Claire cut off her toe on Heroes, and that was done brilliantly, but it was underplayed, I think, presumably because it play it as it would be would have been horrific. Of course, that was nothing compared to what happened to Jack in Torchwood after that. He was buried. In a hole. For hundreds of years. And when he came out, had he gone mad? Had he even lost his accent a bit? No. On his own, unable to breathe or eat or talk, for centuries on end, and the moment he's dug up he's straight on the job again, without missing a beat. I'm not buying it.
We've all seen the reports of torture in Guantanamo. It's becoming pretty apparent that you don't need to go to anything like those lengths to break someone's mind, at least for a while. We all know now that an hour feeling like you can't breathe and you're going to die is spectacularly awful enough to render most people useless for at least the remainder of the day. Unless you're Captain Jack. Earlier in the same series, Toshiko was basically date-raped and nobody said a thing. Even Jeremy from Peep Show can spot date-rape when it happens. (I did like that Toshiko didn't think of it that way, as she still 'loved' him, but I'd have thought Owen would have said something.) And don't get me started on the incredible stunts Jack Bauer pulls shortly after undergoing literal physical torture or while recovering from a heroine addiction or something.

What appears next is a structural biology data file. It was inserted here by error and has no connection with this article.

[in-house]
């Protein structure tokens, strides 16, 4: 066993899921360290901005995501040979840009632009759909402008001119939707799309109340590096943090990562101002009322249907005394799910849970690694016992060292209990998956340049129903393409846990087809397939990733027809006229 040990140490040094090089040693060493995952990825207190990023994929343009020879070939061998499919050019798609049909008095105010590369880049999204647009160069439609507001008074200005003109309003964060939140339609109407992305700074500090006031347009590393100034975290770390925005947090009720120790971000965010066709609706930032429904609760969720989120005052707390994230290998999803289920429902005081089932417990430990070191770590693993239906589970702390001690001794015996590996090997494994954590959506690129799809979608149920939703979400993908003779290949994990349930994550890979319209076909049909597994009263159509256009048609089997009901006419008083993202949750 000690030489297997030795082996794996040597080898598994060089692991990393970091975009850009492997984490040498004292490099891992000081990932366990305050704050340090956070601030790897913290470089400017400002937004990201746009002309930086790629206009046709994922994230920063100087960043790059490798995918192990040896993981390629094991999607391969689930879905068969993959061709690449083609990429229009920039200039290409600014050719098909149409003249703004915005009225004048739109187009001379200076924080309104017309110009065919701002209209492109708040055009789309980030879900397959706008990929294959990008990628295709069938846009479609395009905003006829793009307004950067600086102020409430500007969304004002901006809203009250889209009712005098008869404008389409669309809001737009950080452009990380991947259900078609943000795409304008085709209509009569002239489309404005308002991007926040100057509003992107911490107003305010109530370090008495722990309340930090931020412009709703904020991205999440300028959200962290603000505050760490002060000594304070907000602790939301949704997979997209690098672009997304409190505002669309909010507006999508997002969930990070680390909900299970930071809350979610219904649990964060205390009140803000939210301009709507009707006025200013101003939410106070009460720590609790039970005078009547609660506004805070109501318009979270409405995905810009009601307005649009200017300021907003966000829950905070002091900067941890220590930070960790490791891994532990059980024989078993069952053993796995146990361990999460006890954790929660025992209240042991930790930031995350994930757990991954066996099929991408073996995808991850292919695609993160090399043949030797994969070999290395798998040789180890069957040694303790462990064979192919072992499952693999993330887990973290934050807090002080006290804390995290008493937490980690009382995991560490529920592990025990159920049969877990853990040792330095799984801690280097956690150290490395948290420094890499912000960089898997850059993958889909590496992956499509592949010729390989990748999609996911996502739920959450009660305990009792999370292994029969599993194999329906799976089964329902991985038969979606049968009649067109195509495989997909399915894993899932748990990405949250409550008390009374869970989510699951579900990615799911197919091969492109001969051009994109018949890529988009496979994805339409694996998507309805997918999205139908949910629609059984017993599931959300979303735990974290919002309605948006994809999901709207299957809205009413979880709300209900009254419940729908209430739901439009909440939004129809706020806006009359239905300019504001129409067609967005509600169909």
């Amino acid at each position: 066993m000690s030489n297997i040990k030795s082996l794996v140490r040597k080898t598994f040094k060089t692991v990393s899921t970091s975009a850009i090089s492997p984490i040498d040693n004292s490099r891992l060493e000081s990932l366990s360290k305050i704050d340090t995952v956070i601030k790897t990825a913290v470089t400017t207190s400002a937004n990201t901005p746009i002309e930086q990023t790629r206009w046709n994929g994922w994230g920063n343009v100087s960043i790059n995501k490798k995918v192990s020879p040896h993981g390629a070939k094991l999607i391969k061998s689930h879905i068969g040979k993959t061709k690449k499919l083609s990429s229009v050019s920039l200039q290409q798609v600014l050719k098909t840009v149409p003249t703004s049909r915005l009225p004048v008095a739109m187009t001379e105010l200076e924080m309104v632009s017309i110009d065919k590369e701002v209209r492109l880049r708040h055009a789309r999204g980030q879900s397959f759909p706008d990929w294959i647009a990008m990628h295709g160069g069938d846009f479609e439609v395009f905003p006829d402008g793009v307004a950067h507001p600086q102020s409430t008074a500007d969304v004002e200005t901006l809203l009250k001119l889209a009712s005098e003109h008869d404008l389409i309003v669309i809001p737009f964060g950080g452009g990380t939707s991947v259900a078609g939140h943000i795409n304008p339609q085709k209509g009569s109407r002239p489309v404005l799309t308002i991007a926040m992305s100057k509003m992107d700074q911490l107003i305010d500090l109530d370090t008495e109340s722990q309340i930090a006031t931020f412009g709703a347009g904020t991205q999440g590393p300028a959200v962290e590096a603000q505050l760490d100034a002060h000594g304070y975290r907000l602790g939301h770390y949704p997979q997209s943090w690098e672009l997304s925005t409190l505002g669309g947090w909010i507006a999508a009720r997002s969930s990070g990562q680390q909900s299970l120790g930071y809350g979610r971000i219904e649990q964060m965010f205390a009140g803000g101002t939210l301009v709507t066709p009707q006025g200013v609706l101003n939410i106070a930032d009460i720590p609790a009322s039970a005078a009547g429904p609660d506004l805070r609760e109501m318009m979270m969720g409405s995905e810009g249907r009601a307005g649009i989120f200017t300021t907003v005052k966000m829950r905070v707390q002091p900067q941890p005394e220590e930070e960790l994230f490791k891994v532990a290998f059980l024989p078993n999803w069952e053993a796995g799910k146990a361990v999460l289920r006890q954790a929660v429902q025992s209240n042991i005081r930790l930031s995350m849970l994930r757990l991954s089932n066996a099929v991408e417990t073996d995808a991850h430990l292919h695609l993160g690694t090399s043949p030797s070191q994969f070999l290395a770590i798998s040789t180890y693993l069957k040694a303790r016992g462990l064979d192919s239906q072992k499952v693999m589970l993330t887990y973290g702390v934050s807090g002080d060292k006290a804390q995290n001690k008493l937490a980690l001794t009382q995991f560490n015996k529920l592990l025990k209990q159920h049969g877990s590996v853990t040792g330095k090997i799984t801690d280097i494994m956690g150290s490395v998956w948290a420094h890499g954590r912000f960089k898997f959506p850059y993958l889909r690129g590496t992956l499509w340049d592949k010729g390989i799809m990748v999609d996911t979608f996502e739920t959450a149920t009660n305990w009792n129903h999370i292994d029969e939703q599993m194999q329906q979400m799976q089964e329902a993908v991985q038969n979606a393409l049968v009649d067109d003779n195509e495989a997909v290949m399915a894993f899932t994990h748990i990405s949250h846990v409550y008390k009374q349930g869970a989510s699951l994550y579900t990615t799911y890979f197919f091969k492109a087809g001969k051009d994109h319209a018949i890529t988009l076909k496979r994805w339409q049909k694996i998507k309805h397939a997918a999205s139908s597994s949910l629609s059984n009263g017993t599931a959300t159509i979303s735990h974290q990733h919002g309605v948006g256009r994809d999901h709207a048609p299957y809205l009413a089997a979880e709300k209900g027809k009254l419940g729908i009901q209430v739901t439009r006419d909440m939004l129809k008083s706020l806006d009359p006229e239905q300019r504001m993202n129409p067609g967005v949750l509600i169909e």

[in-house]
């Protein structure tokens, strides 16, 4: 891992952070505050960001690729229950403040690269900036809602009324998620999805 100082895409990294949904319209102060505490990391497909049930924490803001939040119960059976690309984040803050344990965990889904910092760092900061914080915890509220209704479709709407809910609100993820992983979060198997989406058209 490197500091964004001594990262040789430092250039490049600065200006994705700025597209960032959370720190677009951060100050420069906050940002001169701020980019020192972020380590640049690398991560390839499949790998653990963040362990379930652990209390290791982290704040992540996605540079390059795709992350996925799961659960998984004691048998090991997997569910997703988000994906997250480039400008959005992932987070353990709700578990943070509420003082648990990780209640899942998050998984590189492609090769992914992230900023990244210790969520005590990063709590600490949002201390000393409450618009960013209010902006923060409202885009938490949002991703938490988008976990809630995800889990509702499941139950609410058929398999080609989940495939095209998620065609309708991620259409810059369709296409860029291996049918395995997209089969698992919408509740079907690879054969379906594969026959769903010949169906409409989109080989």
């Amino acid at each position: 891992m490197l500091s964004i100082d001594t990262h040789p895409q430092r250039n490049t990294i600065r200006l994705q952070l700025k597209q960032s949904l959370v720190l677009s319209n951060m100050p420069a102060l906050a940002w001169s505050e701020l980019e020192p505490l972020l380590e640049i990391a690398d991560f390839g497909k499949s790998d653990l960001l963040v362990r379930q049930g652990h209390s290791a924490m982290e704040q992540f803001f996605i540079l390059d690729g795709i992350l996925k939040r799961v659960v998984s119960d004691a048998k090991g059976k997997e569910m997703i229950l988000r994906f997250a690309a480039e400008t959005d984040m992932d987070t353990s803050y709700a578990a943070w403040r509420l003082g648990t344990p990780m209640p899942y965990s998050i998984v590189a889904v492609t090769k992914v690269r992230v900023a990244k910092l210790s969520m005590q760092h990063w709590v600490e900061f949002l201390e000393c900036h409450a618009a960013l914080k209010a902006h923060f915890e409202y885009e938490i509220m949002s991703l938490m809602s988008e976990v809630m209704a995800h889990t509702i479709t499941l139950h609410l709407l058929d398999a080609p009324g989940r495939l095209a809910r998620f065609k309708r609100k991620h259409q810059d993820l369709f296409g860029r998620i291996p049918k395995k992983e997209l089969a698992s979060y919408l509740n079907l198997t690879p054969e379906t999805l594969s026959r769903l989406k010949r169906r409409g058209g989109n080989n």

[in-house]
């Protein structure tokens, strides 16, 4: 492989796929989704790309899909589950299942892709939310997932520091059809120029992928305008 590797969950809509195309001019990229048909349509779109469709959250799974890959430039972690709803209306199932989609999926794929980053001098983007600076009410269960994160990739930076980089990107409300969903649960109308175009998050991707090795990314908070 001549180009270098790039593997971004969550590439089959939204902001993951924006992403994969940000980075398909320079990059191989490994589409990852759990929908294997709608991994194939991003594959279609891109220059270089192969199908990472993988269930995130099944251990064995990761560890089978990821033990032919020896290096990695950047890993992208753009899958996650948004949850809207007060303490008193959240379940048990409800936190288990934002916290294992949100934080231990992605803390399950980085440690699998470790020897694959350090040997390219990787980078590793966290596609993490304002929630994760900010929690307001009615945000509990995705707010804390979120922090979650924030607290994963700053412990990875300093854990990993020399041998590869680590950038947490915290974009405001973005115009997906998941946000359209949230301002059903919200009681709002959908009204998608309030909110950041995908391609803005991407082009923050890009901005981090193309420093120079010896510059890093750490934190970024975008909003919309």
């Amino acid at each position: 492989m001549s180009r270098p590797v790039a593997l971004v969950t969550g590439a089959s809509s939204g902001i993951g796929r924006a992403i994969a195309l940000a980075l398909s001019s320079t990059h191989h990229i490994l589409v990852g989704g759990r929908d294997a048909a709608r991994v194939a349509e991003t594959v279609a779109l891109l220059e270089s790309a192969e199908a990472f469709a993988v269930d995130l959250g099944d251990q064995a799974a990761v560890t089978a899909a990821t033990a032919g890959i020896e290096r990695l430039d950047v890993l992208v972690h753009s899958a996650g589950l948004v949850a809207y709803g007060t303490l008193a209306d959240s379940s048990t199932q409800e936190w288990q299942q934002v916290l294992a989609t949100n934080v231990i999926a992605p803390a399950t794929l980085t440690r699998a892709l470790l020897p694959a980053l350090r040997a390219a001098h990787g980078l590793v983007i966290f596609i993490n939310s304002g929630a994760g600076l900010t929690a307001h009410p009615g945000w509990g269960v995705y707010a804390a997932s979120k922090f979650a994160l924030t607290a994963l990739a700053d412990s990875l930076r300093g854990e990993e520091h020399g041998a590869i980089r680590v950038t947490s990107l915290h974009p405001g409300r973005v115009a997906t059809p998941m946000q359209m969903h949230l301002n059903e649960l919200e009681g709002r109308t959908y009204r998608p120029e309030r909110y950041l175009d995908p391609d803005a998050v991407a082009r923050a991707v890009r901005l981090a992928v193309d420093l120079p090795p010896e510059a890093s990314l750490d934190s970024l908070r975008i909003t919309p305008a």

It's so inconsistent, too. Staying in series two of Torchwood, because I think that has a lot more scope to do horrid things to the principal characters than most shows, when Zombie Owen went a bit mad and started breaking his fingers at Toshiko, she all but broke down. I thought that was great TV, and the final scenes between those two were also fantastic. (I'm struggling to think of a reason to watch the show without those two.) And yet, that was the same episode that Jack was dug up after apparently failing to notice that he'd been buried for longer than anyone else lives.
I don't know. It always seems fine at the time -- it's usually only after the show that I think "hang on, that was actually pretty fucked up" -- but even so. Maybe it's just really, really hard to write good TV without this kind of thing happening once in a while. Or maybe it's just lazy.